Spike Island

The Artists’ Feature Film with Dan Kidner

Date

Saturday 16 September 2017, 10am–5pm

Admission

Booking essential

£40 full price / £30 concessions

Tickets to the screening of Margaret Salmon’s Eglantine are included in this study day price.

Event type

Talks

The Artists' Feature Film study day, Saturday 16 September 2017, 10am–5pm

Film Screening: Margaret Salmon, Eglantine (2016, 71 mins), 6.30pm

Join curator and writer Dan Kidner for a study day exploring the concept of the ‘artists’ feature film’ and its relation to histories of experimental narrative film and video. Drawing on Kidner’s recent projects, including the major exhibition The Inoperative Community (Raven Row, London, 2015/16, and Muzeum Sztuki, Łódź, Poland, 2016), the study day features film screenings and discussions with leading artist filmmakers and theorists, Ben Rivers, Margaret Salmon, Erika Balsom, and Maeve Brennan.

The entangled histories of visual art and cinema become even further entwined through the term the ‘artist feature film’, which is currently gaining traction. Kidner, a leading researcher in artists film and video, will open the day by outlining a speculative taxonomy, history and critical framework to contextualise the artists’ feature film. Through screenings and discussions, the morning session considers 1970s avant-garde cinema and its relationship to artists’ film and video. The work of many filmmakers will be discussed including Chantal Akerman, Jean-Luc Godard, Harun Farocki, Yvonne Rainer, Leslie Thornton, Albert Serra and Lav Diaz.

The afternoon session includes screenings of short films by artist-filmmakers Ben Rivers and Margaret Salmon, and a panel discussion chaired by Kidner with Rivers and Salmon, Maeve Brennan, and theorist Erika Balsom. Each panelist will talk about issues related to the production, distribution and critical reception of artists’ feature films, and unpack the term from their perspectives as practitioners and researchers.

The day ends with a screening of the debut feature film by acclaimed artist Margaret Salmon, Eglantine (2016), followed by a conversation with Kidner and opportunity for audience questions. Eglantine is long form children's film and nature study, shot on 35mm film on location in Scotland, which draws reference from Jean Renoir’s The River and Albert Lamorisse’s The Red Balloon, as well as televised nature studies from the 1950s.

 

Book your place £40 full price / £30 concessions*

Tickets to the screening of Margaret Salmon’s Eglantine are included in this study day price.

*Please note: the £35 concessions price detailed in our summer brochure is incorrect

Erika Balsom

Erika Balsom is senior lecturer in Film Studies and Liberal Arts at King’s College London, focusing on the history of the moving image in art and experimental documentary practices. Her most recent book, After Uniqueness: A History of Film and Video Art in Circulation, was published by Columbia University Press this spring. She is author of Exhibiting Cinema in Contemporary Art (2013), the co-editor of Documentary Across Disciplines (2016), and a frequent contributor to the magazines Artforum and Sight and Sound.

Maeve Brennan

Maeve Brennan (b.1990, London) lives and works in London and Beirut. Recent exhibitions include: Jerusalem Pink, OUTPOST, Norwich; Rough House, The Glue Factory, Glasgow; At the Seams: A Political History of Palestinian Embroidery, Dar el Nimer, Beirut (all 2016); KURZ / DUST, Centre for Contemporary Art Ujazdowski Castle, Warsaw; Video Works, Metropolis Empire Sofil, Beirut (both 2015); and A Museum of Immortality, Ashkal Alwan, Beirut (2014). Brennan was a fellow of the arts study programme Home Workspace Program at Ashkal Alwan in Beirut (2013-14).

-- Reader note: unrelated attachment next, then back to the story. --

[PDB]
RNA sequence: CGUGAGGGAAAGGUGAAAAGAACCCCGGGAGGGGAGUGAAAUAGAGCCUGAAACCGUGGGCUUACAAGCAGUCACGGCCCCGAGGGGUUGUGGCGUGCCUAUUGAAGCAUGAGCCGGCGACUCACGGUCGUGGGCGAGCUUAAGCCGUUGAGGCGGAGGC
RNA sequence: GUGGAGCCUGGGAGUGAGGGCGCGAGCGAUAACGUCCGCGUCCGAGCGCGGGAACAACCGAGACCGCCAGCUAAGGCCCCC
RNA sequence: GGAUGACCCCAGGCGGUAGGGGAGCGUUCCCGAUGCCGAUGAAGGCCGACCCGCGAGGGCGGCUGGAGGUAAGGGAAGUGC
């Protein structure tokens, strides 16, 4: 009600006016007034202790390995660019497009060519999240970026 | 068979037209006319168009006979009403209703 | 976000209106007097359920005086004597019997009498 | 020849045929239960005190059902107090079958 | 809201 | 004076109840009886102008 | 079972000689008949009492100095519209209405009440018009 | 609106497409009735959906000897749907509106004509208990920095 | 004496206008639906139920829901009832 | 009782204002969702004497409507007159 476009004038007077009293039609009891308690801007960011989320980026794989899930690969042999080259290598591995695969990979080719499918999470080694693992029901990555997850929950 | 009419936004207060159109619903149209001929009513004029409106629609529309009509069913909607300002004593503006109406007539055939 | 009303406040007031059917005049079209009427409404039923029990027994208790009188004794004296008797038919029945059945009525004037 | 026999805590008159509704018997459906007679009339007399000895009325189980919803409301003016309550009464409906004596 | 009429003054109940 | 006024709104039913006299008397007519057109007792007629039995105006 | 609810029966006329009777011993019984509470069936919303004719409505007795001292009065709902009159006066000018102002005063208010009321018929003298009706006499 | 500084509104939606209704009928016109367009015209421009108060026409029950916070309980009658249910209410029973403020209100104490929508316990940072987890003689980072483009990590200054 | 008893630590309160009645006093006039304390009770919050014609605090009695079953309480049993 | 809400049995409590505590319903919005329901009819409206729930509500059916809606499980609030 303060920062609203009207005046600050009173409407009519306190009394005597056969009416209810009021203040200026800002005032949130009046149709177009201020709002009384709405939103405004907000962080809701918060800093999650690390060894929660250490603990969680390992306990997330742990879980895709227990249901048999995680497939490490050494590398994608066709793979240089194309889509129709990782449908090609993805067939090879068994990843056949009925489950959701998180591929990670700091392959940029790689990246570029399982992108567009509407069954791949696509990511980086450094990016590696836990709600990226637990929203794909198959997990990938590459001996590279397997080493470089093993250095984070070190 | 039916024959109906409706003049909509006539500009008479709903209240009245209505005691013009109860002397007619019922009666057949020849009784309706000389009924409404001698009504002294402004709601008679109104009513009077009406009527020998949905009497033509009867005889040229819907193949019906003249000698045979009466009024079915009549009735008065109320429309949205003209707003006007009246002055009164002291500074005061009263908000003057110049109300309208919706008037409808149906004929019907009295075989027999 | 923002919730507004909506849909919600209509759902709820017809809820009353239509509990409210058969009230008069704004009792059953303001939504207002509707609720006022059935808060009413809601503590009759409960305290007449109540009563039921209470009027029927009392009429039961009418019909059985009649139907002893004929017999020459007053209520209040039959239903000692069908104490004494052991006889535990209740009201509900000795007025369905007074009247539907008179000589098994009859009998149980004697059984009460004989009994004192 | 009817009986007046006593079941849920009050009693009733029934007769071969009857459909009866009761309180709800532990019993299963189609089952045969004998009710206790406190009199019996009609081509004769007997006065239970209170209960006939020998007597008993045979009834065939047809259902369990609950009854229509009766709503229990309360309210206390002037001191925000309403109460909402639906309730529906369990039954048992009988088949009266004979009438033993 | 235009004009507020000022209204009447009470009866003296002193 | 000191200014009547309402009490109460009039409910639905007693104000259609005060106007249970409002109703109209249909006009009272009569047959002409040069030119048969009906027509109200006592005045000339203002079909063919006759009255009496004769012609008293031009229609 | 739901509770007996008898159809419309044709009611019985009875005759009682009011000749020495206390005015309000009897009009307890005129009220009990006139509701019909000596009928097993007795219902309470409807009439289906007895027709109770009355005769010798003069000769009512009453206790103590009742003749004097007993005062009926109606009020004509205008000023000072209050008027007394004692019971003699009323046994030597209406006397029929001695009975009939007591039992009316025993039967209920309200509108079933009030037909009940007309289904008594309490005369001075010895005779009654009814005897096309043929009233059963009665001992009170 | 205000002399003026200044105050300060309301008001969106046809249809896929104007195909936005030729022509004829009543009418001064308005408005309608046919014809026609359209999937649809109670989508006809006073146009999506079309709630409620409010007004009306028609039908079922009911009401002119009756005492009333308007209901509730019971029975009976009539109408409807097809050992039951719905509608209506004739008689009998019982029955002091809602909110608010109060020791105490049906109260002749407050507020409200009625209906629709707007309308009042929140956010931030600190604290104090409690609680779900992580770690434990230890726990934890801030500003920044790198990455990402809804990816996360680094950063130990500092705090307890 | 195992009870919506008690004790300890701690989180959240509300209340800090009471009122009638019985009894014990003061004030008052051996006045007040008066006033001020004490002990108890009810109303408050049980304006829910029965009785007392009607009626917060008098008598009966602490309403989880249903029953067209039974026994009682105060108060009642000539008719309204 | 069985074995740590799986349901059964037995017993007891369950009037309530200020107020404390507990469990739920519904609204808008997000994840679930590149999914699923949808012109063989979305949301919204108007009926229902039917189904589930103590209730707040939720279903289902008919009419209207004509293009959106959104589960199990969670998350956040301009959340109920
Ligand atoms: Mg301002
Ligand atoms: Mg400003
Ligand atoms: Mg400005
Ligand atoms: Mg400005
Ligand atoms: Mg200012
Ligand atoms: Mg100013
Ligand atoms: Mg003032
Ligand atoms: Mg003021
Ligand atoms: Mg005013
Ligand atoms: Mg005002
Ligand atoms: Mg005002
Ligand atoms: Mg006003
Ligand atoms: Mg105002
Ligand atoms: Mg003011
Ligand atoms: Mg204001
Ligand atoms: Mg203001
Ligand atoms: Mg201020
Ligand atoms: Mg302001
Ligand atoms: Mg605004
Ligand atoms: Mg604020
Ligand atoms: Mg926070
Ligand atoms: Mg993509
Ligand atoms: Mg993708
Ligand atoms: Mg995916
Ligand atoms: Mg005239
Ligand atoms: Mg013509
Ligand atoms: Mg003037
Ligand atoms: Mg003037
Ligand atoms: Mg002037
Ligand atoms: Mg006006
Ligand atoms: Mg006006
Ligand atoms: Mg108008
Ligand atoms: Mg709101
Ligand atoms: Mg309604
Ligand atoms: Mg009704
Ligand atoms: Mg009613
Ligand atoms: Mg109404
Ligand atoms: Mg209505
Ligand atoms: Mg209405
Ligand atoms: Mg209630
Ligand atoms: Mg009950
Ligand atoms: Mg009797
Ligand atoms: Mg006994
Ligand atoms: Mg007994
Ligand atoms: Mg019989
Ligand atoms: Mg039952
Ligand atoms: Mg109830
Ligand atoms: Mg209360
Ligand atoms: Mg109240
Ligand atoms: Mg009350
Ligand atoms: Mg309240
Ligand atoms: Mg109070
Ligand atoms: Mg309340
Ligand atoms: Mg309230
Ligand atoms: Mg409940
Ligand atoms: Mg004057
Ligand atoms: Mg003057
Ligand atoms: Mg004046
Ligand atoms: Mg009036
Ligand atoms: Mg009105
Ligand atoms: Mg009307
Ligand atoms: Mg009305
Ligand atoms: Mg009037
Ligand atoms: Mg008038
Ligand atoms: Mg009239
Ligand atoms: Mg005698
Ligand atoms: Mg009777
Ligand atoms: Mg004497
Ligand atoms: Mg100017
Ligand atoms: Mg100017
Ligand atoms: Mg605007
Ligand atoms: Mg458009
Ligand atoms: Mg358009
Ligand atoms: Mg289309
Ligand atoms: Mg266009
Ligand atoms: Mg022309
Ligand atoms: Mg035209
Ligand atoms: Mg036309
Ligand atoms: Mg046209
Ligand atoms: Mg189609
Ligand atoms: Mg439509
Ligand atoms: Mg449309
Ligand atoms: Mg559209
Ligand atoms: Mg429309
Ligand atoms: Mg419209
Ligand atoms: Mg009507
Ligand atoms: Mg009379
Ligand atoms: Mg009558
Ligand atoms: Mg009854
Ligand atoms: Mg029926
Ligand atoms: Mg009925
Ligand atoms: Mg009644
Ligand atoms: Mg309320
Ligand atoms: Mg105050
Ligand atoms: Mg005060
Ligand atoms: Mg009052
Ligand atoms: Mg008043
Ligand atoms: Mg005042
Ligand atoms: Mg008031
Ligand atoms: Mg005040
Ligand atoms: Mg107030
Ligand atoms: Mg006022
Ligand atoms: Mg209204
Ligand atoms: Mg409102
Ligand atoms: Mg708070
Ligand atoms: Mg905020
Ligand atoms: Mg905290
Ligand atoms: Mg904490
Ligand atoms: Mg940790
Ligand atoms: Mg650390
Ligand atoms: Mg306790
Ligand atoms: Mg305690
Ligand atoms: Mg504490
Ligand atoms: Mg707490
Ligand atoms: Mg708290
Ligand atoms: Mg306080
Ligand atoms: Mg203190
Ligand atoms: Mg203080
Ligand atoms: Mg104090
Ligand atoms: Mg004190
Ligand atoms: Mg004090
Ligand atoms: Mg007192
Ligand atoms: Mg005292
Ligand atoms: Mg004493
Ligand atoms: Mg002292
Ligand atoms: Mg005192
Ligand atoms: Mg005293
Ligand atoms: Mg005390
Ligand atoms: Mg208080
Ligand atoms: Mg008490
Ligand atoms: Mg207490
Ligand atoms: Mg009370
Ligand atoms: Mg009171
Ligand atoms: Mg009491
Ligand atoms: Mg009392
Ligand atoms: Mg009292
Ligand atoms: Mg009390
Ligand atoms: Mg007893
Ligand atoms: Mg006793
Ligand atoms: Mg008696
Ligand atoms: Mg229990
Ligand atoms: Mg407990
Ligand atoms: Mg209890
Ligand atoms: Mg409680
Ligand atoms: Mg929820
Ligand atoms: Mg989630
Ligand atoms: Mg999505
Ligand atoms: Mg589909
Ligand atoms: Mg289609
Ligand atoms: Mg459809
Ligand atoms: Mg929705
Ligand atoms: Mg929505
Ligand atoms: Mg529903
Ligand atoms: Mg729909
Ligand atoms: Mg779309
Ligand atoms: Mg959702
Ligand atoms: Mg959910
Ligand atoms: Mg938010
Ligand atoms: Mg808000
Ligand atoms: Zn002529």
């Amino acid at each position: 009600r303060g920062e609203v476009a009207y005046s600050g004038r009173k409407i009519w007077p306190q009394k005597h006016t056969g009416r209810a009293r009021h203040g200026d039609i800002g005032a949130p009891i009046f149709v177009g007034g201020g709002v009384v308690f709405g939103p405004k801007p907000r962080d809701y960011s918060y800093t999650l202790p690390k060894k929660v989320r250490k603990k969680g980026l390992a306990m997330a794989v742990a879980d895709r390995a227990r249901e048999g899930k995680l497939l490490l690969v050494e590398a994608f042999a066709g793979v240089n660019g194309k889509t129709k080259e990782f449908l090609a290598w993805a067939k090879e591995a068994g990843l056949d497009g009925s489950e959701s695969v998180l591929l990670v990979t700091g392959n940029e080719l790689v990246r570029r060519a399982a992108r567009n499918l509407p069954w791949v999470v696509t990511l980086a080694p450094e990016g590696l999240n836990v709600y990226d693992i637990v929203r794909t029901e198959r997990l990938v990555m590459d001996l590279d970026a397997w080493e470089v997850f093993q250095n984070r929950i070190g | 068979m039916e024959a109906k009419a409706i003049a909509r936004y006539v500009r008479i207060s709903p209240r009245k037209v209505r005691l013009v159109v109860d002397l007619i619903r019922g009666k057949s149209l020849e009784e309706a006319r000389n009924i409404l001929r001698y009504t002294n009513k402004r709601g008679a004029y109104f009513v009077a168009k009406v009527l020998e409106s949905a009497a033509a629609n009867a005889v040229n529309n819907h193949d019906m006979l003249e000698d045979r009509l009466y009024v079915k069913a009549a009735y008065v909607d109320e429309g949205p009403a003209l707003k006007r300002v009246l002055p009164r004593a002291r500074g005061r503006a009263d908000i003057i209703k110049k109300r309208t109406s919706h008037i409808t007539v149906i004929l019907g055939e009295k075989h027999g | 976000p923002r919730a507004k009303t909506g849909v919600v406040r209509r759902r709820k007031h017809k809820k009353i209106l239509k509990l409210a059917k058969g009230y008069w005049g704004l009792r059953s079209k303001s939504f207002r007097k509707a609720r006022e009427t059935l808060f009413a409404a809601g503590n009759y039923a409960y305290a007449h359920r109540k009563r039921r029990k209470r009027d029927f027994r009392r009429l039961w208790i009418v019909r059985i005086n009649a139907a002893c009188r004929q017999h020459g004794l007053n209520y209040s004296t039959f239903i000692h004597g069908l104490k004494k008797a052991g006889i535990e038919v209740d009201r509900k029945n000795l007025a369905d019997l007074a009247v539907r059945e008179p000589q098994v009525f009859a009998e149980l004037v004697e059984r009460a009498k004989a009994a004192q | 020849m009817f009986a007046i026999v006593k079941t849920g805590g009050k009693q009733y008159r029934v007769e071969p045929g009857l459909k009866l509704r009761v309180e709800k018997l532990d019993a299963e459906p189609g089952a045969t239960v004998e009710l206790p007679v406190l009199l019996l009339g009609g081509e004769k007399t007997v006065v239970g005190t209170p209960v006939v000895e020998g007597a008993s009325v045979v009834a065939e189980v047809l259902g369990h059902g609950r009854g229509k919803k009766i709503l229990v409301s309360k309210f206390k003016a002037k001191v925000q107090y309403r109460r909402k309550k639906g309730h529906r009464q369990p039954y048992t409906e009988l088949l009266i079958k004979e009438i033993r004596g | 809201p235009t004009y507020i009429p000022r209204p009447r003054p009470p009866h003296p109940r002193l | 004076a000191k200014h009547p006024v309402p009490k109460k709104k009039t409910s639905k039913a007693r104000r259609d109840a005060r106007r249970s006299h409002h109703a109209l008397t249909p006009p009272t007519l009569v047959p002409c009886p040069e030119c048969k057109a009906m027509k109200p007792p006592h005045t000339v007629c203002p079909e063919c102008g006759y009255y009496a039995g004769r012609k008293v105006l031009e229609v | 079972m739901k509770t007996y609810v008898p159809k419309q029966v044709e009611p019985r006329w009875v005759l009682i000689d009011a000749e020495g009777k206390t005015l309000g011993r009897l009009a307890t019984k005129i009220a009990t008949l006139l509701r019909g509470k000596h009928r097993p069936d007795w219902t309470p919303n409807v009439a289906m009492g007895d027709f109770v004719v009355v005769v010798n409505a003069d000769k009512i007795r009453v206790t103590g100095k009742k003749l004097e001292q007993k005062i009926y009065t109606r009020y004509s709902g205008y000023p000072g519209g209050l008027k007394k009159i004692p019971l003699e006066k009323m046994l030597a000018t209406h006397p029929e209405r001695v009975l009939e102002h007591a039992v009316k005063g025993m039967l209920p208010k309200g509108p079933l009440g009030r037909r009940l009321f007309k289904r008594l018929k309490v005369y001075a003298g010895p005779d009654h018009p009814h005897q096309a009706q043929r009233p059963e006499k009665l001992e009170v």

Dan Kidner

Dan Kidner is a curator and writer. He was the Director of Picture This, Bristol from 2011 to 2013, and Director of City Projects, London from 2004 to 2011. His books include, with Petra Bauer, Working Together: British Film Collectives in the 1970s (2013) and with George Clark and James Richards, A Detour Around Infermental (2011). He most recently curated the exhibitions The Inoperative Community, Raven Row (3 December 2015 to 14 February 2016) and Rozdzielona Wspólnota (The Inoperative Community II), Muzeum Sztuki, Łódź, Poland (20 May to 28 August 2016).

Ben Rivers

Ben Rivers is an artist and filmmaker represented by Kate MacGarry Gallery in London. Rivers recently won the second EYE Art Film Prize 2016, aswell as the FIPRESCI International Critics Prize, 68th Venice Film Festival for his first feature film Two Years At Sea; Baloise Art Prize, Art Basel 42, for Sack Barrow; Paul Hamlyn Foundation Award for Artists, 2010. Recent solo shows include Phantoms, Triennale, Milan; Urth, The Renaissance Society, Chicago; Islands, Kunstverein of Hamburg; Earth Needs More Magicians, Camden Arts Centre, London; The Two Eyes Are Not Brothers, Artangel, London and Whitworth Museum, Manchester.

His most recent feature film, The Sky Trembles and the Earth is Afraid and the Two Eyes Are Not Brothers, premiered in the main competition at Locarno International Film Festival.

Margaret Salmon

Margaret Salmon creates film portraits that weave together poetry and ethnography. Often focusing on individuals in their everyday environments, her films capture the minutiae of daily life and infuse them with gentle grandeur, emotional intensity and formal abstraction. Adapting techniques drawn from various cinematic movements, such as Free Cinema, the European Avant Garde and Italian Neo-Realism, Salmon’s orchestrations of sound and image introduce formal lyricism and abstraction into the tradition of realist film. Margaret Salmon won the first Max Mara Art Prize for Women in 2006. Her work was shown at the Venice Biennale in 2007 and the Berlin Biennale in 2010 and has been featured in solo and group exhibitions as well as film festivals internationally.